Image: Life cycle sketch of Bombyx festiva Donovan
Composite sketch by Frances Stirling and Mary Scott of the life cycle of Bombyx festiva Donovan, numbers 253, 254, and 255 in the Scott family's second notebook (pp168,9), dated April to May 1840. AMS563/323.
This sketch would have been a reference for the finished painting made much later by Harriet Scott for possible inclusion in her father's Lepidoptera publication (Plate 39, AMS193/14).
Frances and Mary recorded their sketch dates on the reverse and then entered more descriptive details into their notebooks. Some excerpts follow:
page 168 " 253. the larva of Bombyx festiva Donovan found on Crinum 16 April 1840. Ground color very light blue, with numerous dark logitudinal stripes. 3 bright yellow bands one on each side and one down the middle back- head lightish red... It chiefly eats the thicker and juicier parts of the Crinum. On the 17th April made a very slight nest, underground, and some amongst the filth and leaves, by making a cavity with agglutinated earth - this larva is showy - drawing of exact size and appearance F. M.S"; "254. Chrysalis...painted 28 April 1840 F. M.S."; page 169: "255.Moth..took wing 27 May 1840... Male and female much resembling each other, Very active during the night...This Noctua is remarkably pretty- drawing of exact size and appearance. Preserved specimens much shrunk. F. M.S."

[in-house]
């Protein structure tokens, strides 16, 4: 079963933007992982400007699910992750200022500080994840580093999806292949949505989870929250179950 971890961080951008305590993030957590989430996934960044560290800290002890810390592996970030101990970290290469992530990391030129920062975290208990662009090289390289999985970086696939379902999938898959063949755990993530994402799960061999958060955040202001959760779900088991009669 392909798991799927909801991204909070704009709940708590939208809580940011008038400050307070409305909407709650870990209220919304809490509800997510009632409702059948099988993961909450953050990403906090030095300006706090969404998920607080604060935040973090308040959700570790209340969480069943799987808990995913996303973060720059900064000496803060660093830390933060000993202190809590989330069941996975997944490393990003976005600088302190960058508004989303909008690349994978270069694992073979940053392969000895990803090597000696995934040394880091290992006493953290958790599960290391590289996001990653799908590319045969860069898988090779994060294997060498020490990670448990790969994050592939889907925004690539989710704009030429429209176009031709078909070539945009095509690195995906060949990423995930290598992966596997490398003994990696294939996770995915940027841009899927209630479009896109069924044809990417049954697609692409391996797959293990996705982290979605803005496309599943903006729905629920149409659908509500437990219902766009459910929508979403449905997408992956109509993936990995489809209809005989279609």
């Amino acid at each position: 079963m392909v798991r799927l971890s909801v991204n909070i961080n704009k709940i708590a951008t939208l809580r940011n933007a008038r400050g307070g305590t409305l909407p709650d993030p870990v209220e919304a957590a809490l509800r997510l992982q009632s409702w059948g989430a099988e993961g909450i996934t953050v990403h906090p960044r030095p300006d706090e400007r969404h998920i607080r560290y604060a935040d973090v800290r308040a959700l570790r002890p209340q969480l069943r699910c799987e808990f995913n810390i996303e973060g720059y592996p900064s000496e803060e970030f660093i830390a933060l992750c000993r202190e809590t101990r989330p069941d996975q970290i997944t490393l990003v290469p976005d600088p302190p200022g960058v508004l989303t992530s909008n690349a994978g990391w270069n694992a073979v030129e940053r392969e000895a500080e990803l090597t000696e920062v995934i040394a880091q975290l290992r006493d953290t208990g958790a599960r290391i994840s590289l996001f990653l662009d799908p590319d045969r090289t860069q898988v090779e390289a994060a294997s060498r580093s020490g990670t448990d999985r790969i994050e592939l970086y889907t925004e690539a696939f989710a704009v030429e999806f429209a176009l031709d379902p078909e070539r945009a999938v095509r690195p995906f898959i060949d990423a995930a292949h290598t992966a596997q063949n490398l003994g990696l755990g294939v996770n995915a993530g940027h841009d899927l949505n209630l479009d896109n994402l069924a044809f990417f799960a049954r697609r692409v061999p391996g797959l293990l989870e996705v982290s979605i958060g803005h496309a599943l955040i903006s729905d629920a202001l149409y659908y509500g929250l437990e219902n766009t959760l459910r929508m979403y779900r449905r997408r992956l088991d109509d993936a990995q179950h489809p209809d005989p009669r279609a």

- Frances Stirling and Mary Scott
- © Australian Museum Archives
An example from the collection of butterfly and moth sketches made by AW Scott and his daughters over a period of nearly 30 years, beginning in the late 1830's, when AW Scott and his stepdaughters Frances and Mary began recording their observations of moths and butterflies.
With the family's move to Ash Island, the project continued and eventually Scott's younger daughters Helena and Harriet joined in. Many of the sketches were used as a starting point for the beautiful plates created by Helena and Harriet for their father's published work on Lepidoptera.